Order your copy of Just A Normal Tuesday by Kim Turrisi!
When I read the blurb, I thought Who We Were Before was something similar to Rabbit Hole; you know the Nicole Kidman-Aaron Eckhart movie about a couple trying to move on after their four-year-old son dies in an accident.
I’ve seen the movie and wanted to see what made this book stand apart from the theme of grief-stricken parents Edward and Zoe who’ve lost their two-year-old son as well.
Who We Were Before blew me away. I couldn’t put it away because no matter how hard it was getting to read and breathe at the same time, I pushed on to finish it. My throat closed up reading their experiences and how they were drifting apart.
Leah Mercer’s writing was beautiful. Who We Were Before is told through two perspectives - Edward and Zoe; switching between past and present. I can’t even begin to explain how bare and honest their story was because my family has gone through grief as such - twice. I can’t even begin to explain what grief of losing a child does to parents, because time and again I could see my cousin and his wife in Zoe and Edward. Losing a child is an irreplaceable loss that nothing or no one else can fill. It forever remains and open wound; sometimes it throbs till you can’t breathe anymore and sometimes it becomes numb.
Through their past and present narrations, I got to know what each of their actions meant and how the better-half interpreted it. There were many instances of misunderstanding because both Edward and Zoe were not willing to talk about their pain and kept running away from each other. When Edward escaped to work, Zoe’s plans were only getting drunk to numb her pain.
Yeah, you might think why didn’t they just talk it out-and-out? Well, it’s not that easy.
“But how can you help someone who won’t just let you in, but who is also lying to you?”
You can’t. Truth is, whatever Edward and Zoe were going through was real. Grief changes people/parents in so many different ways and I’ve seen it changing people in real life. I loved how Leah Mercer traced this subject with right amount of delicateness and honesty. As much as I loved reading about their past, I dreaded reading about their present because nothing was hearts and flowers.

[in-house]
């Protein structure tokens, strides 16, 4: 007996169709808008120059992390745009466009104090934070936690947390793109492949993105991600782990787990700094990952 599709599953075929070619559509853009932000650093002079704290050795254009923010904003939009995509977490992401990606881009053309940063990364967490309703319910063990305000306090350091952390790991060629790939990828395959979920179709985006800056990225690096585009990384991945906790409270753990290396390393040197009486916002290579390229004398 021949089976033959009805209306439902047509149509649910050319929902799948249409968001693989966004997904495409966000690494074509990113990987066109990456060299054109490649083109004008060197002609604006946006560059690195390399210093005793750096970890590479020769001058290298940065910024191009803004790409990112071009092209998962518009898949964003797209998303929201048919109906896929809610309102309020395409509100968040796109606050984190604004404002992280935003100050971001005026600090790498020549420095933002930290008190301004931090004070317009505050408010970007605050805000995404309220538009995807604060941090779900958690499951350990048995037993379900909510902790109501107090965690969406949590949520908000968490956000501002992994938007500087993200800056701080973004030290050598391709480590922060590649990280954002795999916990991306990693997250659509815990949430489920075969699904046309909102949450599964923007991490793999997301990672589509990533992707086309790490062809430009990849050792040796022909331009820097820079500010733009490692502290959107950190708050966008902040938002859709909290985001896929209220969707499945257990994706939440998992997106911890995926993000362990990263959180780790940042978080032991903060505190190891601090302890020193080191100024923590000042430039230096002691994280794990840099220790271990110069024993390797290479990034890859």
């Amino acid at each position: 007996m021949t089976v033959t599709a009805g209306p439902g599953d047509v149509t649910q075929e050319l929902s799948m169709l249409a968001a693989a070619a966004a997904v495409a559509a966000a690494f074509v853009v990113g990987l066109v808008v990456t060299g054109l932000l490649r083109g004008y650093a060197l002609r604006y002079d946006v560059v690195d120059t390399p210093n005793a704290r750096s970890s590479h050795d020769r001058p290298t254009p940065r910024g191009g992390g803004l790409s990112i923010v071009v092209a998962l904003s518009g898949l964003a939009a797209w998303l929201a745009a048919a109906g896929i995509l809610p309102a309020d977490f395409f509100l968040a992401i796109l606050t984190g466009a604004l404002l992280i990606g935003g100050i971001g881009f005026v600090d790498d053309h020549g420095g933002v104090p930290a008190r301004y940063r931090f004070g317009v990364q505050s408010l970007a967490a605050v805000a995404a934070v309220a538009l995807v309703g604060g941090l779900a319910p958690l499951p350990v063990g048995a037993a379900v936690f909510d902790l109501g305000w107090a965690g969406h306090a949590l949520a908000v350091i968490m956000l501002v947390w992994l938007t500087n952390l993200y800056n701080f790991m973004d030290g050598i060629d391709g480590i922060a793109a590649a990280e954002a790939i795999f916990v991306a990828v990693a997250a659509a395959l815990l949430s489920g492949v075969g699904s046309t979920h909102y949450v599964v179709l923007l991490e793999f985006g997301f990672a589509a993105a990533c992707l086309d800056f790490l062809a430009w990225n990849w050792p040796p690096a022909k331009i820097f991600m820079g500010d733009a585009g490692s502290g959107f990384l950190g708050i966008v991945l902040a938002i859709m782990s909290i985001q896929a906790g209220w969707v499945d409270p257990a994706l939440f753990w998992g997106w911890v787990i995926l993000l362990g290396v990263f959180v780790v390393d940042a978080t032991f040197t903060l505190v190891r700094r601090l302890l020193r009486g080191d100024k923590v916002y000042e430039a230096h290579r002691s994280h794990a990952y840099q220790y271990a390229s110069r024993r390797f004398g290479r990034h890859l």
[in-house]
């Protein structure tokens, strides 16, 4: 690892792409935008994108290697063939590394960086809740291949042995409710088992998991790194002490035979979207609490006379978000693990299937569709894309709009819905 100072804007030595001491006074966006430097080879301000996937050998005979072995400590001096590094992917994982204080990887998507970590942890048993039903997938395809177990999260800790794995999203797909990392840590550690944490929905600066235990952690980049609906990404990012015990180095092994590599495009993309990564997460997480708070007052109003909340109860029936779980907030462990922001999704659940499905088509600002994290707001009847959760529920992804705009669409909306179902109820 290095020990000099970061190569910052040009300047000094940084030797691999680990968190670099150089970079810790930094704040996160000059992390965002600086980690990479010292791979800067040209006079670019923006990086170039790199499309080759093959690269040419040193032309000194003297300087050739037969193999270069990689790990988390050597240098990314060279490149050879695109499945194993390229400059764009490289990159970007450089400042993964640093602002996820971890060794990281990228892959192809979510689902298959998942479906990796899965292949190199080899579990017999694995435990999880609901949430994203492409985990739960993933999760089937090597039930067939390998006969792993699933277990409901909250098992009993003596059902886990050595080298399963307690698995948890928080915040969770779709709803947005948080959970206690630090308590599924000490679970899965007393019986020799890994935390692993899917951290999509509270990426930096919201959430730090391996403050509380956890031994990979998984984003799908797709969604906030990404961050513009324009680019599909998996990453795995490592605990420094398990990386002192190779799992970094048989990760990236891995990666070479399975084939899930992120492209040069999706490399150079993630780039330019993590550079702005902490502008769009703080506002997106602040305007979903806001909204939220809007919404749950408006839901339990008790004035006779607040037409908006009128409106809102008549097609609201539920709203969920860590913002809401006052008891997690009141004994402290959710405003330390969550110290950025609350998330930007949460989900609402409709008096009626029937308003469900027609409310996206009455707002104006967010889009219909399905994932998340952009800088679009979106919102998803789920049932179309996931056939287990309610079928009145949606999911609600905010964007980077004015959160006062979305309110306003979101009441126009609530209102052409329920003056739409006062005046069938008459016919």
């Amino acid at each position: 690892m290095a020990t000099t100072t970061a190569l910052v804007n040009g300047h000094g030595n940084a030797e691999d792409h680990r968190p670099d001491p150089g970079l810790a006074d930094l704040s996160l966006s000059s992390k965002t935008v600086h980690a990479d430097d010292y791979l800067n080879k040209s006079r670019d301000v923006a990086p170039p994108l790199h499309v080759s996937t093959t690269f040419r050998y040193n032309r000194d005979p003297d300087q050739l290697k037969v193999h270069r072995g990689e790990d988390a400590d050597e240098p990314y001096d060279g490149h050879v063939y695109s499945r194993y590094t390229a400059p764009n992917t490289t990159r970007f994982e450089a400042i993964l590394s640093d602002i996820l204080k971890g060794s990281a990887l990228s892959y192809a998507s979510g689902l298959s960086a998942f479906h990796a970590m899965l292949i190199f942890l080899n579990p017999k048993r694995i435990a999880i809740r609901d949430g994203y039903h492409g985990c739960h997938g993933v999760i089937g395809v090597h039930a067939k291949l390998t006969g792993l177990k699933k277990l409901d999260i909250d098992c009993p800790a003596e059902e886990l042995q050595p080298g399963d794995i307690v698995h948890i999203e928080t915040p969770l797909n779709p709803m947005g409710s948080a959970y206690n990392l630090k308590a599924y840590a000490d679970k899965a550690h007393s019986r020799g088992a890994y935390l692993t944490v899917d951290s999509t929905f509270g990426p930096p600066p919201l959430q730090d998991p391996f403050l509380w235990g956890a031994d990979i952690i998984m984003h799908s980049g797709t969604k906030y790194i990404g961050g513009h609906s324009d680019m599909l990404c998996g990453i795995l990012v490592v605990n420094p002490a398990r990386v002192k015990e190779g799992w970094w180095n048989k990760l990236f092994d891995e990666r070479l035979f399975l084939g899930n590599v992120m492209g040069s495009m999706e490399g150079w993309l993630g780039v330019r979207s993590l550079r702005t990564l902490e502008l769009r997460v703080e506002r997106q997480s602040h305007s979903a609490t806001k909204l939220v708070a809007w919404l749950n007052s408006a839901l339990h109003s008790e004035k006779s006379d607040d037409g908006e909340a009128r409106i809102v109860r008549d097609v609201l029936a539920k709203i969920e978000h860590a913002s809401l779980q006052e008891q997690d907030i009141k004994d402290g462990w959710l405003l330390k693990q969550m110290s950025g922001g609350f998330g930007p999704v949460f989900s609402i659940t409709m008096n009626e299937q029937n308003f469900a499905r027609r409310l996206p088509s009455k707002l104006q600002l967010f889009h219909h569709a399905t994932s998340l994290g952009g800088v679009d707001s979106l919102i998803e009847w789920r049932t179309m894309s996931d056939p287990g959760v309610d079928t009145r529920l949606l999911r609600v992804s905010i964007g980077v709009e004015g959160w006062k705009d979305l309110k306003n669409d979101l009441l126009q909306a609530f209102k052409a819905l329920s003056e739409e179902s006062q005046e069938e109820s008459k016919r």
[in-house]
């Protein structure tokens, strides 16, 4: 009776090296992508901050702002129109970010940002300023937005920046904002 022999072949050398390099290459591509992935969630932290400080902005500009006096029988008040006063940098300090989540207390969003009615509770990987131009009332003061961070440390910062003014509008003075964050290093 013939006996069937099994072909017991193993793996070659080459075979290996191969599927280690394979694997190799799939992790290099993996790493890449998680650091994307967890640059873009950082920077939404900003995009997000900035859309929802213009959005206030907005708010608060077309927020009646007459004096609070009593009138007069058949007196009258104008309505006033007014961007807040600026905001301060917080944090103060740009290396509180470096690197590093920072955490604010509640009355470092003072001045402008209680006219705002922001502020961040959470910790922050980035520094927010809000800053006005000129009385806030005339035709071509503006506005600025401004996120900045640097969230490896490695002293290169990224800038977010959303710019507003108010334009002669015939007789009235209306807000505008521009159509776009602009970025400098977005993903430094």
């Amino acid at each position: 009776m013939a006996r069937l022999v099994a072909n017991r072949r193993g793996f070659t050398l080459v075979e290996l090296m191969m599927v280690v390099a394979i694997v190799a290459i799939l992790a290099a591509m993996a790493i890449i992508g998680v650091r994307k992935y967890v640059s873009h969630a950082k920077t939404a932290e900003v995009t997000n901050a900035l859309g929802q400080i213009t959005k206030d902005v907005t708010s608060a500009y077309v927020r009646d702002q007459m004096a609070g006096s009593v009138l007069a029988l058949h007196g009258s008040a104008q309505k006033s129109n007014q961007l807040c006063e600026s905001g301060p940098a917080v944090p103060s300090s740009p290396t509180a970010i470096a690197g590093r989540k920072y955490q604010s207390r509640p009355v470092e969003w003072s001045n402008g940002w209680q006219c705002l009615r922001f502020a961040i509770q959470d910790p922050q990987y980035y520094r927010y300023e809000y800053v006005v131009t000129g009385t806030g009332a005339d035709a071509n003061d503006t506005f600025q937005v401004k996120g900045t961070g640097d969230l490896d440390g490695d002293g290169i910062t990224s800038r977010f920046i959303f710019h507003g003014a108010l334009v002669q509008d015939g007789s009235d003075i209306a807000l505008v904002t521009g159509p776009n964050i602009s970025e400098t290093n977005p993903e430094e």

A harsh truth they both had to live.
Overall, this is a beautiful book and sadly, not everyone will understand the deep-rooted sentiments and pain of Edward and Zoe. It is a story for mature readers who will appreciate the efforts, sensitivity, and Leah Mercer’s willingness for writing a book about loss and grief.
Get your copy from Amazon.com
“Maybe I was destined to forever fall in love with people I couldn’t have. Maybe there’s a whole assortment of impossible people waiting for me to find them. Waiting to make me feel the same impossibility over and over again.”
Believe me, I did not expect this book to be so gripping and enriching. I can somewhere relate to June because she is one of those 14 year-olds who is too mature for her age. Her thoughts are on a completely different level. Through June, Carol Rifka-Brunt has shown a very unique side of love that is not bound by or dependent on physical intimacy.
“I thought of all the different kinds of love in the world. I could think of ten without even trying. The way parents love their kids, the way you love a puppy or chocolate ice cream or home or your favorite book or your sister. Or your uncle. There's those kinds of love and then there's the other kind. The falling kind.”
I have experienced love that's 'the falling kind' and Carol Rifka Brunt has just worked her magic in explaining why it is so right.
From the blurb, no one would realize what a miracle and outstanding this book actually is.
On the other hand, the author has touched a very delicate subject. AIDS. Although this book is set in 1987, the AIDS-related taboos are still masking out society.
This is one book I'd press upon people in years to come.
Order a copy of this evergreen story from Amazon.com
The story generally focuses on Iris Jaxson, the dying girl with a final wish to fulfill. Alec Sage is her best-friend in-denial and Arthur Quinn, the boy who has been in love with her ever since she walked into the place where he worked.
A twisted tale in which time has the ability to rob your loved ones away from you and you can't do anything about it.
At times, I hated Alec but also understood what he must be going through, just imagining what his life would be without Iris. They're soul mate, best-friends, but not lovers. Surprise, surprise!
Arthur Quinn was a revelation. You get to know all the characters in this book on a deep, moving level and can understand where they are coming from. I loved how everyone around Iris transformed and she is a bad-ass throughout this book to be honest. Nothing has stopped her from achieving whatever she wanted from her life.
The mesmerizing details revolving around Iris, Alec and Arthur make you feel like you are right in the middle of this story. The narration was beautiful and deep. Unfinished is a story I'd remember for a long time.
Order your copy from: Amazon.com
E-book in various versions available on: Smashwords.com